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Rear Adm. Gregory Huffman, commander, carrier strike group (CSG) 12, taxis an FA-18E Super Hornet on the runway of Naval Air Station Oceana during an airborne change of command ceremony for Carrier Air Wing (CVW) 8, Sept. 30. 

NAVAL AIR STATION OCEANA

Carrier Air Wing (CVW) 8 held an airborne change of command ceremony on board Naval Air Station Oceana, Virginia that saw Capt. Joshua A. Sager relinquish his duties as Commander, CVW-8 to Capt. Daryl E. Trent in a ceremony attended by family, friends, and staff, Sept. 30.

In aviator tradition, Sager and Trent read their orders while Trent flew an E-2D Advanced Hawkeye attached to Carrier Airborne Command and Control Squadron (VAW) 120, and passed to the right of Sager who flew an F/A-18E Super Hornet attached to Strike Fighter Squadron (VFA) 37, while their immediate superior in command, Rear Adm. Gregory Huffman, commander Carrier Strike Group (CSG) 12 flew escort, and guests watched from the flight line.

“I’m truly honored that you all gave me your time today,” said Sager in his remarks to the crowd. “In my humble and biased opinion, the leadership of CVW-8 maintained training and readiness better than the rest. In a little over a year, during COVID, our air wing detached 17 times across the country or out to sea, moving multiple squadrons and thousands of personnel. This air wing completed all tasking on time and with unparalleled results.”

Sager, a native of Stuart, Florida and a graduate of the United States Naval Academy and Naval War College, reported as the Deputy Commander of CVW-8 in August 2018 before assuming command in March 2020. During his 18-month tour as Commander, Sager led CVW-8 through historic first-in-class embarkations of a carrier air wing onboard the Navy’s newest and most advanced aircraft carrier, USS Gerald R. Ford (CVN 78).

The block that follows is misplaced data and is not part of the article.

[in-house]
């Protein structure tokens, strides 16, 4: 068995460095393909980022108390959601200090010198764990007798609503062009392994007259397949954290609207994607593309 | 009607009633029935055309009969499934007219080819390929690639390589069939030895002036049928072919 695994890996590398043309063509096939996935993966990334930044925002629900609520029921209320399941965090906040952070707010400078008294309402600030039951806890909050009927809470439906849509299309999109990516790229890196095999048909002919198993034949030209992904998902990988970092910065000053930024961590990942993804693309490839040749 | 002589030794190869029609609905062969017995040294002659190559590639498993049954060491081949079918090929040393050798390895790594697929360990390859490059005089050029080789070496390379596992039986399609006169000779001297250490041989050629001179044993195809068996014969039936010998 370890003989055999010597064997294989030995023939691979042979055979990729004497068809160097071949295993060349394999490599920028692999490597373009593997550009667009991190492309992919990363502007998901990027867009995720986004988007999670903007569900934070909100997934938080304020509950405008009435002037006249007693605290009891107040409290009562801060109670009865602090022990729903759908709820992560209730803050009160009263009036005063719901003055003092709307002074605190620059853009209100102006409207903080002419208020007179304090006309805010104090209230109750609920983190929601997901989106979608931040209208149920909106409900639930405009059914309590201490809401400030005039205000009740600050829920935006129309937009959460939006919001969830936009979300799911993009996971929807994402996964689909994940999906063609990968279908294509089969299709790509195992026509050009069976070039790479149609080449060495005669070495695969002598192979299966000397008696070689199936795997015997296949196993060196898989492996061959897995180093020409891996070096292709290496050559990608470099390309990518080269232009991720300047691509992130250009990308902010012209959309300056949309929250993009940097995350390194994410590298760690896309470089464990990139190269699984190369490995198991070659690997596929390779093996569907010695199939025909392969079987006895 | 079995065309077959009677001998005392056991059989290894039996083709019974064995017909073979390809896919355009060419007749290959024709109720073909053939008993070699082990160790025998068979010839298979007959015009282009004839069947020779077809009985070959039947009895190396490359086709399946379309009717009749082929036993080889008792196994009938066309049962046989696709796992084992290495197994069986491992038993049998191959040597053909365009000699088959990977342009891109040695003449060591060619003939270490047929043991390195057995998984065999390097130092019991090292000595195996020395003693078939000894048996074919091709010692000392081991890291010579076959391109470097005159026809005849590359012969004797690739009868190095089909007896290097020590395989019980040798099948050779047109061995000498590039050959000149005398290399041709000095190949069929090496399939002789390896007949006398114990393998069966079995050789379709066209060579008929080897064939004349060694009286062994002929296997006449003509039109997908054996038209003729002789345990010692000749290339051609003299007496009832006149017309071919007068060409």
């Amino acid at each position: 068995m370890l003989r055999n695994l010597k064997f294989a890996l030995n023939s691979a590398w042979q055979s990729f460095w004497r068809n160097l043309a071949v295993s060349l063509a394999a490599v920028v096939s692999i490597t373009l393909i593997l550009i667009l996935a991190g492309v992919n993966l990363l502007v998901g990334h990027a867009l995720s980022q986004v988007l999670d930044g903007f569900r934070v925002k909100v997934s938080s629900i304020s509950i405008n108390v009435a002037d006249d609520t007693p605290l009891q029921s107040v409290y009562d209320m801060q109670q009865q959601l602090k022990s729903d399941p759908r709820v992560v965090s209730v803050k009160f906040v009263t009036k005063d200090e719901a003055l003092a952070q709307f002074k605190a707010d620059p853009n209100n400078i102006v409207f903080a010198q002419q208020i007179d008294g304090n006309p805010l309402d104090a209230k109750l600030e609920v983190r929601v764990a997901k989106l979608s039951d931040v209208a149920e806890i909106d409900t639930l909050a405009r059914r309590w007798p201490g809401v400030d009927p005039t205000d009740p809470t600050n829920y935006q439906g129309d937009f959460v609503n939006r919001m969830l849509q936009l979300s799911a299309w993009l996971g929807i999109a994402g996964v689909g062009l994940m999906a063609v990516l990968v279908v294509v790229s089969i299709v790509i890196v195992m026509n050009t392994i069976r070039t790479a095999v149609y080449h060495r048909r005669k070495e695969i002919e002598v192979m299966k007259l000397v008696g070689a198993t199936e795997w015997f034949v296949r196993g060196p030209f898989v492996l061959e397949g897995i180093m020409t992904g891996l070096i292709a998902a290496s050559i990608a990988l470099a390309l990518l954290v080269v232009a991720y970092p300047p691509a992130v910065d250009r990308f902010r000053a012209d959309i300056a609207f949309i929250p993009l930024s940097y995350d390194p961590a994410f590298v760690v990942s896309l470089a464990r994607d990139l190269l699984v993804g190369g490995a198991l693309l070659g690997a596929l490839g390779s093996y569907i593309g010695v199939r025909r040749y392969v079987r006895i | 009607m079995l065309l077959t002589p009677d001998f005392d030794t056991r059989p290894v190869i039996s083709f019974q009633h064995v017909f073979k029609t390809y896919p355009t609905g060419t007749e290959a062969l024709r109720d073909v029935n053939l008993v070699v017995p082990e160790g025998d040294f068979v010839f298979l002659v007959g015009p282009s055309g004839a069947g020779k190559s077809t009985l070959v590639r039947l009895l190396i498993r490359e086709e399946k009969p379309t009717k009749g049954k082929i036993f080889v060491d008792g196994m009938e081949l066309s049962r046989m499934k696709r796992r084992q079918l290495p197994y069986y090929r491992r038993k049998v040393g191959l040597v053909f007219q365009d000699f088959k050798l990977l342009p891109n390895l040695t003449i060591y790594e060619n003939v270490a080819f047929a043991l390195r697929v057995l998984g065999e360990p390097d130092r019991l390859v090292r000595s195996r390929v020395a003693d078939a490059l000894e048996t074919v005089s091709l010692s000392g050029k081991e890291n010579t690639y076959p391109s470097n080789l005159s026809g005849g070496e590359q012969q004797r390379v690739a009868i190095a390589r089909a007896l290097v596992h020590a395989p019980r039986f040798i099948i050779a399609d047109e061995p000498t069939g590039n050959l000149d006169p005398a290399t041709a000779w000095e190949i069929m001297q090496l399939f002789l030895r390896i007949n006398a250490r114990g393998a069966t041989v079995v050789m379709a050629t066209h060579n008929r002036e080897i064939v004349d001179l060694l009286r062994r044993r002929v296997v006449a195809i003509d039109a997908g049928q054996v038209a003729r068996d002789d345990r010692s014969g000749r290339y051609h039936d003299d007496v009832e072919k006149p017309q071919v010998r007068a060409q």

“When we first teamed up with Ford, she had completed less than 800 launch and recovery cycles on her catapults and wires, and was considered by many at the time to have unproven technology,” added Sager. “Just over a year later as she successfully completed post-delivery test and trials ahead of timeline, including the first full ship shock trials of an aircraft carrier in 33 years, she has completed more than 8,000 launches and recoveries on her now proven equipment, and she is positioned to commence her inaugural deployment next year.”

Under Sager’s leadership, CVW-8 directly enabled Ford’s first Flight Deck Certification, conducted Ford’s first fixed and rotary-wing cyclic operations, launched the first heavy-ordnance organic strikes from the carrier’s flight deck, and facilitated the ship’s first integrated CSG operations.

Trent, a native of North Chesterfield, Virginia and a graduate of the University of Arkansas and the National Defense University, becomes CVW-8’s 65th Commander following a decorated career of previous leadership assignments to include Executive Officer VAW-120, the Fleet Replacement Squadron for E-2C/D and C-2A aircraft, Commanding Officer, VAW-125, and Battle Director at the 609th Combined Air and Space Operations Center, Al Udeid, Qatar. Most recently, he served as CVW-8 Deputy Commander.

Trent’s brief remarks were focused on the teamwork that he said has been a cornerstone of the Navy’s success for 245 years.

“Throughout our rich naval history, the fight is never conducted by one person, one ship or one platform. Today we have only expanded our reach across multi domains beyond land, sea and air capabilities to take the fight to a level we never imagined just a few decades ago,” said Trent. “Team factory is excited to exit the maintenance phase and join the training as a carrier strike group; our air wing combined with the lethality of the CSG-12 warfare commanders will cary the day for our nation.”

CVW-8 consists of six aircraft squadrons flying FA-18E/F Super Hornets, E-2D Advanced Hawkeyes, and MH-60R/S Seahawks. More than 1,500 personnel are assigned to CVW-8, part of CSG-12 and the Gerald R. Ford Carrier Strike Group.

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